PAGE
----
It’s time to dust off my camel skills… I am off on another Adventure and this one is a big one.
In fact, it is my biggest so far. From January the 9th to March the 28th 2019, I will be walking 1200km down the length of the Draa River in Morocco. It will take me 81 days, with 80 days of walking between 15 – 25km per day and one whole day of rest (lucky old me!). I’ll be searching for lost cities, exploring the troglodyte caves and trying to understand the mystery of the tombs of the giant men. So far, so Indiana Alice.
I will pass through very different environments during my trek. I start in the Atlas Mountains just north of Ouarzazate and will then climb down to the lush agricultural land and palmeraie of the Draa Valley. The third part of my journey takes me across the magnificent dunes of Erg Cheggaga and then through the barren desert wilderness following (where possible) the course of the river. Finally, I will (inchallah!) walk out of the desert and across to the sea at Tan Tan on the Atlantic Coast.
I am carrying out the expedition with the expert help, planning and execution of Jean-Pierre Datcharry from Désert et Montagne Maroc He has traversed North Africa himself on foot and with camels and I will be using his own camels and camelteers from his team. If you want to travel with camels in Morocco, he is the man to come to.
The logistics are complex as we will need to carry water throughout the second part of the journey as well as food supplies, tents and equipment. We have planned for three camels for the first part of the trek with two camelteers and five camels for the second part when we enter the desert. We will then be joined by a guide as this part of the route takes us close to the Algerian border which is a major security zone.
I’ll be travelling through a microcosm of our world and how it is changing now. This is a journey through Morocco, the new tiger of Africa. It is a world of lush date palmeraie, red kasbahs, and the blue men of the desert. It is also a country which is modernising apace. A huge road-building programme is making the remotest areas accessible. Morocco has the largest solar power plant in the world and mobile coverage is universal. But with that development come all the issues of the modern world including shrinking water supplies and the changes being wrought by our overheating world.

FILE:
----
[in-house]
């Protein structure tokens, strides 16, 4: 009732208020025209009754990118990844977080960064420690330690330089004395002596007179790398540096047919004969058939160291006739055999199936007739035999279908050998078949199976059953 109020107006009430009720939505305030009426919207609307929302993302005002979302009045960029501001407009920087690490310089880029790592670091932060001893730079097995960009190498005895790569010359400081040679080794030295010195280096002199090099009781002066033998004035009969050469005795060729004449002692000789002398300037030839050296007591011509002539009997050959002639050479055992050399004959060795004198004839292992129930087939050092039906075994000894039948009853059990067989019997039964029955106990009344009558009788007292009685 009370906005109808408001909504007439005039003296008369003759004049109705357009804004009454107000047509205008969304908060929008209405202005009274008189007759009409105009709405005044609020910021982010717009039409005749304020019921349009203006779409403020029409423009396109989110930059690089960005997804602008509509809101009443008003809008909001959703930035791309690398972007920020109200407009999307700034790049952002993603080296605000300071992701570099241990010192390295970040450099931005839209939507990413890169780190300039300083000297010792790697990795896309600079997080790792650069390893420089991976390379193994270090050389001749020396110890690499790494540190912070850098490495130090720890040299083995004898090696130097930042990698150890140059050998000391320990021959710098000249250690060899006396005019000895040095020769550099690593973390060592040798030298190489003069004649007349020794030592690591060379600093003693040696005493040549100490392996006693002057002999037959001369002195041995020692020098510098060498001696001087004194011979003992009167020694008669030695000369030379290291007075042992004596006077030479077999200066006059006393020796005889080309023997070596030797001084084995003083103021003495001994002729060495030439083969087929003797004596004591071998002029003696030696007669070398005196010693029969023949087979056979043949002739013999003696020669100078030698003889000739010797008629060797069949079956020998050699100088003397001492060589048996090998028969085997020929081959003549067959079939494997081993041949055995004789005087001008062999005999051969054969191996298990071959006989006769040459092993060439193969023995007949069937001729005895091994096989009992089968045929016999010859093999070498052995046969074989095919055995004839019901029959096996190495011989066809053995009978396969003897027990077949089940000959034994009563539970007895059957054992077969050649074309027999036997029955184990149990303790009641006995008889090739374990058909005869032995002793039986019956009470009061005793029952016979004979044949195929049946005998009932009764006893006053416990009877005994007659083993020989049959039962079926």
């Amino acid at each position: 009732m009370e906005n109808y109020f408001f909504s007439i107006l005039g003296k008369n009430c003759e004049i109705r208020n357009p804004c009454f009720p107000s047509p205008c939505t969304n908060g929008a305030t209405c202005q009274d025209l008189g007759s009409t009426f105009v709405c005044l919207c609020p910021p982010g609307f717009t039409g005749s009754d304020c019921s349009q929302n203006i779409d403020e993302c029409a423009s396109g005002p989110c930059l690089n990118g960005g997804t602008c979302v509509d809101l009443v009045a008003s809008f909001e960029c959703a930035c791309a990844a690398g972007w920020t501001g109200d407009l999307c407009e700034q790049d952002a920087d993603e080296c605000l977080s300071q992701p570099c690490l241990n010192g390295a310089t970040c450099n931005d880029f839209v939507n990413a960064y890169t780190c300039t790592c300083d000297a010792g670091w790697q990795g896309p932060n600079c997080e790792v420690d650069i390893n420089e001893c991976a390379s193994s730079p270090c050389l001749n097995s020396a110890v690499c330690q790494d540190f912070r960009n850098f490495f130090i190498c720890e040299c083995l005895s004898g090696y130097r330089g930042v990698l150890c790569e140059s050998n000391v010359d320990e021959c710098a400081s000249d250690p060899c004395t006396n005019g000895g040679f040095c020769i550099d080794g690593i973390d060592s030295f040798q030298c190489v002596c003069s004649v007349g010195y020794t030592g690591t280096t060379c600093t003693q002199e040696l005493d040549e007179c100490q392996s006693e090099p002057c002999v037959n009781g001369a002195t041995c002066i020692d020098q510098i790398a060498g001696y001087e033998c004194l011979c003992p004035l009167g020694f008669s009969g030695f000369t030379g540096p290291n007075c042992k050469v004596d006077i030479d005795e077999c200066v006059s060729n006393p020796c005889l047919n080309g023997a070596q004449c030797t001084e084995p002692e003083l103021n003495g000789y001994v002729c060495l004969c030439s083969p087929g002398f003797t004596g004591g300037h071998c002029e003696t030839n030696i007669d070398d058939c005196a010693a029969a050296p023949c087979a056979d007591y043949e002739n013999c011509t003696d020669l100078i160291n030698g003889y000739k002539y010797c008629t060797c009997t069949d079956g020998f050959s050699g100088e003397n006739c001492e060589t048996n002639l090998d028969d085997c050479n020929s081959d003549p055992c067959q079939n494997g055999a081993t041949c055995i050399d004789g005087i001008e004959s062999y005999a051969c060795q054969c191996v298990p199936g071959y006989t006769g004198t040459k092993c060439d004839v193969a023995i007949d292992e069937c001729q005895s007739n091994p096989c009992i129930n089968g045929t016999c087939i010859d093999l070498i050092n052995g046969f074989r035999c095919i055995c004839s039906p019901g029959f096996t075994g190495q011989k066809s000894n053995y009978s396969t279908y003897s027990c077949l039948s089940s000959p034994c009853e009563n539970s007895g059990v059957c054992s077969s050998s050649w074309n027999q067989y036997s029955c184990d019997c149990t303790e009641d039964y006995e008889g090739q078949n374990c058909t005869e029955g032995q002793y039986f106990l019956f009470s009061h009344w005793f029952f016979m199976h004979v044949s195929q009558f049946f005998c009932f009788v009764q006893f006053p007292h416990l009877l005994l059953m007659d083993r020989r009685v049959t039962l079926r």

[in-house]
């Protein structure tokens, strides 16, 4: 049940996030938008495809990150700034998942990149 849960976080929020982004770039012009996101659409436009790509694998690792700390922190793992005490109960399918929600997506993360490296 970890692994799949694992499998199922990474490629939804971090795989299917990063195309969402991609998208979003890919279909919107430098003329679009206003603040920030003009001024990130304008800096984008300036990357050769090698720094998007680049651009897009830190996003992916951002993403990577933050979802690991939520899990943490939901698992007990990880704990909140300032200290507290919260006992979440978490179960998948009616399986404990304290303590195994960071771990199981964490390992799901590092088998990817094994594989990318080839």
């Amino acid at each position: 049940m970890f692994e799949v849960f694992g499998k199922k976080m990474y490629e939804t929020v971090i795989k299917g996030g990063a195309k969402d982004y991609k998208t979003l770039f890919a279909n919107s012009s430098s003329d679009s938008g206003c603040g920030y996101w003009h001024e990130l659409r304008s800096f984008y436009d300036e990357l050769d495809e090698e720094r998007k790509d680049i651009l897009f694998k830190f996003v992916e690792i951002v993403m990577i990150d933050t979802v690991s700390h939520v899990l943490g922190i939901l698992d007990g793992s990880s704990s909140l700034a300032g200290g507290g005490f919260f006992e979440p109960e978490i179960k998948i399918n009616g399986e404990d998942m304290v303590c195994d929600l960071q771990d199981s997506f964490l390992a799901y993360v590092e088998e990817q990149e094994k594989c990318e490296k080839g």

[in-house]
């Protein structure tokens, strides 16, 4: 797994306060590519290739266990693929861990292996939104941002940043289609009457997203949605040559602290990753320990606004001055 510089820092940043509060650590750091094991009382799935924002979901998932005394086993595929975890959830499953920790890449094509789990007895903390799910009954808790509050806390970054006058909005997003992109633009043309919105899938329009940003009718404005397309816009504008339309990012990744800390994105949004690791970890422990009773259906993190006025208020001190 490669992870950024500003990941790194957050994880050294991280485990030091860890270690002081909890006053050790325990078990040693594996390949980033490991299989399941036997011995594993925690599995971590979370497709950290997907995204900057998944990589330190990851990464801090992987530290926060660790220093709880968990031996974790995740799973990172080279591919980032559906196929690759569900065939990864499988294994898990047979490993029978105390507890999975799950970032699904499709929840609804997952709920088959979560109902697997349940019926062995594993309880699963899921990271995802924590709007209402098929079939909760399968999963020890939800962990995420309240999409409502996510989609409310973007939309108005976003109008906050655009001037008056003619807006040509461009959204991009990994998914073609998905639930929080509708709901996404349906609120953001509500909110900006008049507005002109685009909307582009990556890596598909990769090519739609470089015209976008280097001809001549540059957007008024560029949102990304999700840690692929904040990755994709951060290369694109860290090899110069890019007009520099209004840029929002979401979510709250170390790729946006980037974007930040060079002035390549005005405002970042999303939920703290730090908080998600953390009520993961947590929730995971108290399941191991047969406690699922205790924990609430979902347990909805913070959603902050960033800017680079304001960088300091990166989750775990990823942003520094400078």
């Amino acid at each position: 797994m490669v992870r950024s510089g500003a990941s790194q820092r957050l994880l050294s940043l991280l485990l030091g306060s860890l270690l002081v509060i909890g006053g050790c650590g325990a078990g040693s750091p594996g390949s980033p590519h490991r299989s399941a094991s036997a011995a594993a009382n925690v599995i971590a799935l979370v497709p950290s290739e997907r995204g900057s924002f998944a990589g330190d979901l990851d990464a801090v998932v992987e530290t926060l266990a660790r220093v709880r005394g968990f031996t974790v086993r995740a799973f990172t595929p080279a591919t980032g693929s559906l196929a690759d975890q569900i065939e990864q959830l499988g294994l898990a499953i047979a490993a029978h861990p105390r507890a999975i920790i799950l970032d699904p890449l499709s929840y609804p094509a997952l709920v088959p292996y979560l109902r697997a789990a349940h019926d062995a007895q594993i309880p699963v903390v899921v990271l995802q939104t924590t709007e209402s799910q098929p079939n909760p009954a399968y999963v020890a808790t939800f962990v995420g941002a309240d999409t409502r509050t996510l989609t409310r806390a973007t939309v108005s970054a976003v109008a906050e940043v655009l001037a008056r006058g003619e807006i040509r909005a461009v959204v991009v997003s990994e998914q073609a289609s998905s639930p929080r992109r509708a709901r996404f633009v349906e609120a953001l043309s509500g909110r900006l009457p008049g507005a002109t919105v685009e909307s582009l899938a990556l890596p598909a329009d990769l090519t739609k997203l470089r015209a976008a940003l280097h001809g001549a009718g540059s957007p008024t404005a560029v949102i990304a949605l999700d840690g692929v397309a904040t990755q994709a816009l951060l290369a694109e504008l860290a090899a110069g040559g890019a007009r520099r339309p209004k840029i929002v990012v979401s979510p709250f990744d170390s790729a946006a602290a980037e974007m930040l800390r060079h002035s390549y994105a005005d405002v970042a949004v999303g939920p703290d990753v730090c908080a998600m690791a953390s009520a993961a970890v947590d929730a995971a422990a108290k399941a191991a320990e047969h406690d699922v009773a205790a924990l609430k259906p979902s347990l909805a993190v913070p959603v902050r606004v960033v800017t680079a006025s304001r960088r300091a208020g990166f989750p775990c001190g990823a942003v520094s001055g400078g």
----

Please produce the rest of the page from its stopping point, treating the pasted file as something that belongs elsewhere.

This is a physical journey through changing landscapes but it is also a chance to meet and get to know some of the diverse peoples of Morocco.
The Draa river passes through some of theoldest inhabited areas of the planet. The Tantan Venus, the first manmadesculpture, thought to be 300,000 years old was found there. All along thesouthern part of the route is evidence of lost civilizations with rock paintingsand carvings and the Foum Larjam necropolis which is the largest in NorthAfrica, and whose several kilometres of tumuli remain virtually unexplored.
The people of the Draa are called Drawis and speak Darija and Tashlaheet. They are known for their fierce independence and the area was in almost constant revolt from government from the first historical records until very modern times. Their origins are mainly Berber (Amazigh), with Arabs settled from the caravans that used to carry their gold, salt and slaves along these routes and also the Haritan, the proud descendants of slaves who came up from West Africa in the days of the great trade.
I am also hoping I get to meet some wildlife along the way and I have my binoculars with me for a bit of birdwatching. I would give my eyeteeth to spot some sand kittens, but I think I’ll be lucky as they have only just reappeared in the country. I know there are wild camels on the route, and am hoping the females won’t be in season as that could cause us problems with our male animals. There should also be gazelles and foxes but both species are notoriously shy of humans.
This is a huge endeavour for me and I am full of excitement. I hope you will follow and share the expedition with me and that I can give you a chance to see and read and hear about some of the fantastic encounters, wonderful people and stunning landscapes that I will experience.
Just enter your email at the top right to get the latest blog in your inbox and all the other ways to stay in touch are below.
Wish me luck!
This Expedition is sponsored by Craghoppers whose excellent kit you see me wearing all the way down the Draa, Epic who live and breathe adventure and NTT DATA UK Without them, it wouldn’t have happened and I am really grateful for their support.
The Draa Expedition is organised by Jean-Pierre Datcharry of Desert et Montagne Maroc and you can book with him to do part of the route or something similar.